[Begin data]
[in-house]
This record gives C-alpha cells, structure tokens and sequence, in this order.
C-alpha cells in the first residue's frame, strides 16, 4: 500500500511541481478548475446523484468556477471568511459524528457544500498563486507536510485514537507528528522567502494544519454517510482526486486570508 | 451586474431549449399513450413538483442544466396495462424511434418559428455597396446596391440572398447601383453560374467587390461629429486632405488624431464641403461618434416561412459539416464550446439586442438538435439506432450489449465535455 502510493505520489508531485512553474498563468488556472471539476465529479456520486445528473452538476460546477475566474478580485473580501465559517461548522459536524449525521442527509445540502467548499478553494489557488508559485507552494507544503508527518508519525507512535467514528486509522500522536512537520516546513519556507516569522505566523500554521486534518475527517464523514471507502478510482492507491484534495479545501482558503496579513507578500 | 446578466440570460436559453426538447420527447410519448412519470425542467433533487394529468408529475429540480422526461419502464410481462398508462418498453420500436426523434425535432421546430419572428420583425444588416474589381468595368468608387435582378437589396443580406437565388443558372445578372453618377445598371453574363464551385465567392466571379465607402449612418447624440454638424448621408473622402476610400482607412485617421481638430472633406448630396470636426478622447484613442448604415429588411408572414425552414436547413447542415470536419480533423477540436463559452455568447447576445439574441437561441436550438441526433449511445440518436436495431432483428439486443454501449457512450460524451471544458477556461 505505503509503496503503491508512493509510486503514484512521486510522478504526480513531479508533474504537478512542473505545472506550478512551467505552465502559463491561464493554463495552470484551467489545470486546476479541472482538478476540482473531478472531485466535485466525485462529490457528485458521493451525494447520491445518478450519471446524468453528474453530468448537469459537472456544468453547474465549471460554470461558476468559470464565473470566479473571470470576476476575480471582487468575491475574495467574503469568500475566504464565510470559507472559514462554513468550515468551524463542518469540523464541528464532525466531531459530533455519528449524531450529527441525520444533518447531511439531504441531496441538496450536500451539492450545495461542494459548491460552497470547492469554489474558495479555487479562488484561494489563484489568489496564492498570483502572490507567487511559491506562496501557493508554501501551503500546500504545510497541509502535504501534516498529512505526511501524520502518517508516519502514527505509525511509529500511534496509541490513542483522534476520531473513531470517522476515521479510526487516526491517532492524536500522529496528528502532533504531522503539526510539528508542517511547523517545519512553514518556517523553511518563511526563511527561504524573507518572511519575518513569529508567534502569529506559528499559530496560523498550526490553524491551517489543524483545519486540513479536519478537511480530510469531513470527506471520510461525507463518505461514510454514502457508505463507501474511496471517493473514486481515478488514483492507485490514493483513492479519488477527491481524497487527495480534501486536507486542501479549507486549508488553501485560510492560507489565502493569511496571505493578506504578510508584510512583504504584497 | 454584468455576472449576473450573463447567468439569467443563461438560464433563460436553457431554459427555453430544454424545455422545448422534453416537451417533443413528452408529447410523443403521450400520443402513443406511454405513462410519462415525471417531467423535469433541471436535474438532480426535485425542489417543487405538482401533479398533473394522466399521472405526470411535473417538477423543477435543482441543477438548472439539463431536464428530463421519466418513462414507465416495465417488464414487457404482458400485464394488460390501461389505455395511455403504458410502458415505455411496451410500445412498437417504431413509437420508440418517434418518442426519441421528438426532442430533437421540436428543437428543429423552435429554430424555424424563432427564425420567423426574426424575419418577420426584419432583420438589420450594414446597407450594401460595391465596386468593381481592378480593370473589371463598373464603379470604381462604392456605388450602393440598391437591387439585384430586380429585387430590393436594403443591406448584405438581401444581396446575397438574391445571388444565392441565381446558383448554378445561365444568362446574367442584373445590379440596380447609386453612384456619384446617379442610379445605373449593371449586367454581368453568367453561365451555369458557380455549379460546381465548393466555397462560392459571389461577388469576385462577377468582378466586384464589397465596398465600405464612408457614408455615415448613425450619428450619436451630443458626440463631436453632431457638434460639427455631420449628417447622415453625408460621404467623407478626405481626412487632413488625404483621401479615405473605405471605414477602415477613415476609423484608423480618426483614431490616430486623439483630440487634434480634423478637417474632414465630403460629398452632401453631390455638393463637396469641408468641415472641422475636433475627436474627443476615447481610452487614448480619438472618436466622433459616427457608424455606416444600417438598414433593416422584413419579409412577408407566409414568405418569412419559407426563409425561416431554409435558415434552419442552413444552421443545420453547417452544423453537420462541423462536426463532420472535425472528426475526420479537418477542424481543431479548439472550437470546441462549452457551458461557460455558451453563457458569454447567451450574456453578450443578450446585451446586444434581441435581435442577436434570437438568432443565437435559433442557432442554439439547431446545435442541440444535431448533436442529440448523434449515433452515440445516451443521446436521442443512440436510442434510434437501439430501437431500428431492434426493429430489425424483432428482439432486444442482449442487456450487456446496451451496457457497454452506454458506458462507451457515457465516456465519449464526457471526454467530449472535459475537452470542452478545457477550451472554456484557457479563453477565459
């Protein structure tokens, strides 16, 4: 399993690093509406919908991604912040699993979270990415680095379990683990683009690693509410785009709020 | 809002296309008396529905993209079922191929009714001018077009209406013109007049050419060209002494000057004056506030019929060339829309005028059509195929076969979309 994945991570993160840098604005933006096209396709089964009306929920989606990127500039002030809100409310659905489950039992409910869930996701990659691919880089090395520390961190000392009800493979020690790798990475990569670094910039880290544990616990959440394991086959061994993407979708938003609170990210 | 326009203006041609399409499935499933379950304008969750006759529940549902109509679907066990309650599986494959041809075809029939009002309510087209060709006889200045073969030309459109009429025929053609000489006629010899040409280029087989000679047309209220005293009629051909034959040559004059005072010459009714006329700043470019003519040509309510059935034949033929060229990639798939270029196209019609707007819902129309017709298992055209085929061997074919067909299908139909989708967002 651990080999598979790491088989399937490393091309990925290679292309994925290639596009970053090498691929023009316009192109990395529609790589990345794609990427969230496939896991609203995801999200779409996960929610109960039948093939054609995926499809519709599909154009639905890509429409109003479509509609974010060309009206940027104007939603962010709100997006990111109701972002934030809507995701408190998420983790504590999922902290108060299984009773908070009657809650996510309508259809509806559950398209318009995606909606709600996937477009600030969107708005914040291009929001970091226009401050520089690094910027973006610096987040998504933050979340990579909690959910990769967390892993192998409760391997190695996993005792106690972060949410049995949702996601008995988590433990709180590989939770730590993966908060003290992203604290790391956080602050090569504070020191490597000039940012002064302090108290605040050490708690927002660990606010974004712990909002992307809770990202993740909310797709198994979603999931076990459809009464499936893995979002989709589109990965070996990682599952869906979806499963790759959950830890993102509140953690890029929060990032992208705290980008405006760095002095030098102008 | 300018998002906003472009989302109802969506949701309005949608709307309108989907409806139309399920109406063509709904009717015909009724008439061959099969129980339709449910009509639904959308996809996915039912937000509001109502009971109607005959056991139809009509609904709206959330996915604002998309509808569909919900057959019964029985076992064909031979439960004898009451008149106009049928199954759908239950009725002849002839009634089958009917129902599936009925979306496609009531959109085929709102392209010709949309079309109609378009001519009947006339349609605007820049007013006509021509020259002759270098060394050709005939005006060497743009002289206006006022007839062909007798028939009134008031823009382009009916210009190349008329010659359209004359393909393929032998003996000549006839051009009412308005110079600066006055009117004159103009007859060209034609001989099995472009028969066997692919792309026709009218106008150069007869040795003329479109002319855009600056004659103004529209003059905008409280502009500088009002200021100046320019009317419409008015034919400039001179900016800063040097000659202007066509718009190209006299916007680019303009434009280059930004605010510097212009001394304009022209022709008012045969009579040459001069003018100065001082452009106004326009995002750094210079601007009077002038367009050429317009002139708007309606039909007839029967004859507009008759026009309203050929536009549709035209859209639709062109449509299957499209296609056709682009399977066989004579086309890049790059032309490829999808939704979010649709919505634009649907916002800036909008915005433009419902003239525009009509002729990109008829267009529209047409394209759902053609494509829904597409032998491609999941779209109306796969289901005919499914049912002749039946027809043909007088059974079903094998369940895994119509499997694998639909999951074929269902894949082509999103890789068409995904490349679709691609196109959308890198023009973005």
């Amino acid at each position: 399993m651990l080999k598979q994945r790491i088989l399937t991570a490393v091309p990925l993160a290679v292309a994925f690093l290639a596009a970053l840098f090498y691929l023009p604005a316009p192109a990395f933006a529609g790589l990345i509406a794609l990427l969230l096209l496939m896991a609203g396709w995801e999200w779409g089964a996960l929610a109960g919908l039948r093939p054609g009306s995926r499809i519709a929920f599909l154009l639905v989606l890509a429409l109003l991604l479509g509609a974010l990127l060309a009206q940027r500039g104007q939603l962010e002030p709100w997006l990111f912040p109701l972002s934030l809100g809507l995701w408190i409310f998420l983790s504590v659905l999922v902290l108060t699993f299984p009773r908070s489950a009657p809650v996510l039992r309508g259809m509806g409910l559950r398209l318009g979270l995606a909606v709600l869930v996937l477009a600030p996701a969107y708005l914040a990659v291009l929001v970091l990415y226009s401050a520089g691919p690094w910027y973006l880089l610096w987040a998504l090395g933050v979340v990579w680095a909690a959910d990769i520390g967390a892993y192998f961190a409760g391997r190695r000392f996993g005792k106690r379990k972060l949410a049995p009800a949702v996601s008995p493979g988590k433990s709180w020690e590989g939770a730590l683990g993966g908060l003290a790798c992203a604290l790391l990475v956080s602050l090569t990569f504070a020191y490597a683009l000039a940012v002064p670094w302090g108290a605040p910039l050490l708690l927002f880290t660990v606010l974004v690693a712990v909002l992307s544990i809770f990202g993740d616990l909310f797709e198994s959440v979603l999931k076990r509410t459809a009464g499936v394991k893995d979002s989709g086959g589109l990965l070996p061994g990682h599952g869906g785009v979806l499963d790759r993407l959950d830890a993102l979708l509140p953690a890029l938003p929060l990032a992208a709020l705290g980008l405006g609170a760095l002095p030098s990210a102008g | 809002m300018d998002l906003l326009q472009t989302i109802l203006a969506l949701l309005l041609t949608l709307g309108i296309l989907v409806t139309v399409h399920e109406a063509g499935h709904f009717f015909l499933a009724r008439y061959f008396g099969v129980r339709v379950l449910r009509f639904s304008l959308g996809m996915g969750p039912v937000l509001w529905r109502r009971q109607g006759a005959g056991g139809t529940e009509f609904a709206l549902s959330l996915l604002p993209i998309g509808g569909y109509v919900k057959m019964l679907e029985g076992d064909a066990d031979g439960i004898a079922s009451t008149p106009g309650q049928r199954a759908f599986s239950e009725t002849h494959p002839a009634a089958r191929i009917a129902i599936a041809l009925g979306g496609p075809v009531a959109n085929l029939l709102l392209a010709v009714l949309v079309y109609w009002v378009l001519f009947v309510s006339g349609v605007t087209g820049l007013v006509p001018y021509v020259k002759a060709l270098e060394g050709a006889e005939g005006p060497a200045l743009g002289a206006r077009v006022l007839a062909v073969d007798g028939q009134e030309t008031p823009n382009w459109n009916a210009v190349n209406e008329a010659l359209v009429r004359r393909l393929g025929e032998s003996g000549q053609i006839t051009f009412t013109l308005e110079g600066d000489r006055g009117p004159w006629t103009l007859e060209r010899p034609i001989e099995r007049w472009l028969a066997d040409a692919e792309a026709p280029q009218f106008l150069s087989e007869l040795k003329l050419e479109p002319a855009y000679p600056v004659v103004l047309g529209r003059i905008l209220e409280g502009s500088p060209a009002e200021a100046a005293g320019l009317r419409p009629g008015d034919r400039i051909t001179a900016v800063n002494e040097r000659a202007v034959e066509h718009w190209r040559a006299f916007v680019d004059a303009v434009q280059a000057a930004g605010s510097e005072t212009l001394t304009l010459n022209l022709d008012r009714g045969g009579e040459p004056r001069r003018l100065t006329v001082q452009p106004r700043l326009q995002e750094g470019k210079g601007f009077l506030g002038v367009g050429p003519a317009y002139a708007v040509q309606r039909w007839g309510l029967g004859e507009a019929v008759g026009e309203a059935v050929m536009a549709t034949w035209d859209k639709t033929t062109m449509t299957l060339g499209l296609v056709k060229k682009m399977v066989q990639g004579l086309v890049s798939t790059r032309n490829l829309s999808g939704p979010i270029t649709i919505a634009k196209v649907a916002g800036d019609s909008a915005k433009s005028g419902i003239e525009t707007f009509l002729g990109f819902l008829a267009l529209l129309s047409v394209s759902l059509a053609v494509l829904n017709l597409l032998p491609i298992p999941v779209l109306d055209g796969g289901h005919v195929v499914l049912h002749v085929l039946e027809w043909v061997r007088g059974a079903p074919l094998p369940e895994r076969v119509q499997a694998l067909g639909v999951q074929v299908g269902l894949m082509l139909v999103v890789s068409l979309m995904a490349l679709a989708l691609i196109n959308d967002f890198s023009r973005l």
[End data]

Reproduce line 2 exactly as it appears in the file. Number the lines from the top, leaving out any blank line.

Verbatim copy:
This record gives C-alpha cells, structure tokens and sequence, in this order.